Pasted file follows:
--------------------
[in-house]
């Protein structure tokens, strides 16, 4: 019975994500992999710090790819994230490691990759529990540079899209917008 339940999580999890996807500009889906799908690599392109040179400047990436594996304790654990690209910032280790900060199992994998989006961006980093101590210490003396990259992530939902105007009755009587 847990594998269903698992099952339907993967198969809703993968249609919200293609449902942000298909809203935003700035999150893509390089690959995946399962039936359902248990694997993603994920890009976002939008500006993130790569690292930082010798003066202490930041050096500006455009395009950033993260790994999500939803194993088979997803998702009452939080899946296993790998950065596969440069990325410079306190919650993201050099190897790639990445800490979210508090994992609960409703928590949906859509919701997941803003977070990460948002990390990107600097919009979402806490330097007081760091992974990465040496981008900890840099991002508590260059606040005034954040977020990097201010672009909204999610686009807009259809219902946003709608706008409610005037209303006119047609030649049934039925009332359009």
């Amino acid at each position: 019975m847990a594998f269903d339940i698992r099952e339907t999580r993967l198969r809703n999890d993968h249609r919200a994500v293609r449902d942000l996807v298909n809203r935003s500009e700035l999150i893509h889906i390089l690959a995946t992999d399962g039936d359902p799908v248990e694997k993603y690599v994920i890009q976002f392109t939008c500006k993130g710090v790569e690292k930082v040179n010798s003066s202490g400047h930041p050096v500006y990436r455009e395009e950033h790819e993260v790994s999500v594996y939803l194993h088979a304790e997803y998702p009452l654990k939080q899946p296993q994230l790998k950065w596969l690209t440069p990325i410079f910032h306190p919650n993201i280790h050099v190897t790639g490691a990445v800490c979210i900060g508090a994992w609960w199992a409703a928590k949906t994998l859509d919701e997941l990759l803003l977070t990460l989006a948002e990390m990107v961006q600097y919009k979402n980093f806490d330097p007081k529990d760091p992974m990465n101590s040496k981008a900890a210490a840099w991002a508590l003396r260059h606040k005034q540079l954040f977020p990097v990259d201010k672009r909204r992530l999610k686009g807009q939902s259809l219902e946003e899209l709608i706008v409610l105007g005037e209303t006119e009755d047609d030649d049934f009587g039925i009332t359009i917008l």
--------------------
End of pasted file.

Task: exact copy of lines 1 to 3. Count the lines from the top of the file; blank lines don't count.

[in-house]
């Protein structure tokens, strides 16, 4: 019975994500992999710090790819994230490691990759529990540079899209917008 339940999580999890996807500009889906799908690599392109040179400047990436594996304790654990690209910032280790900060199992994998989006961006980093101590210490003396990259992530939902105007009755009587 847990594998269903698992099952339907993967198969809703993968249609919200293609449902942000298909809203935003700035999150893509390089690959995946399962039936359902248990694997993603994920890009976002939008500006993130790569690292930082010798003066202490930041050096500006455009395009950033993260790994999500939803194993088979997803998702009452939080899946296993790998950065596969440069990325410079306190919650993201050099190897790639990445800490979210508090994992609960409703928590949906859509919701997941803003977070990460948002990390990107600097919009979402806490330097007081760091992974990465040496981008900890840099991002508590260059606040005034954040977020990097201010672009909204999610686009807009259809219902946003709608706008409610005037209303006119047609030649049934039925009332359009």
């Amino acid at each position: 019975m847990a594998f269903d339940i698992r099952e339907t999580r993967l198969r809703n999890d993968h249609r919200a994500v293609r449902d942000l996807v298909n809203r935003s500009e700035l999150i893509h889906i390089l690959a995946t992999d399962g039936d359902p799908v248990e694997k993603y690599v994920i890009q976002f392109t939008c500006k993130g710090v790569e690292k930082v040179n010798s003066s202490g400047h930041p050096v500006y990436r455009e395009e950033h790819e993260v790994s999500v594996y939803l194993h088979a304790e997803y998702p009452l654990k939080q899946p296993q994230l790998k950065w596969l690209t440069p990325i410079f910032h306190p919650n993201i280790h050099v190897t790639g490691a990445v800490c979210i900060g508090a994992w609960w199992a409703a928590k949906t994998l859509d919701e997941l990759l803003l977070t990460l989006a948002e990390m990107v961006q600097y919009k979402n980093f806490d330097p007081k529990d760091p992974m990465n101590s040496k981008a900890a210490a840099w991002a508590l003396r260059h606040k005034q540079l954040f977020p990097v990259d201010k672009r909204r992530l999610k686009g807009q939902s259809l219902e946003e899209l709608i706008v409610l105007g005037e209303t006119e009755d047609d030649d049934f009587g039925i009332t359009i917008l």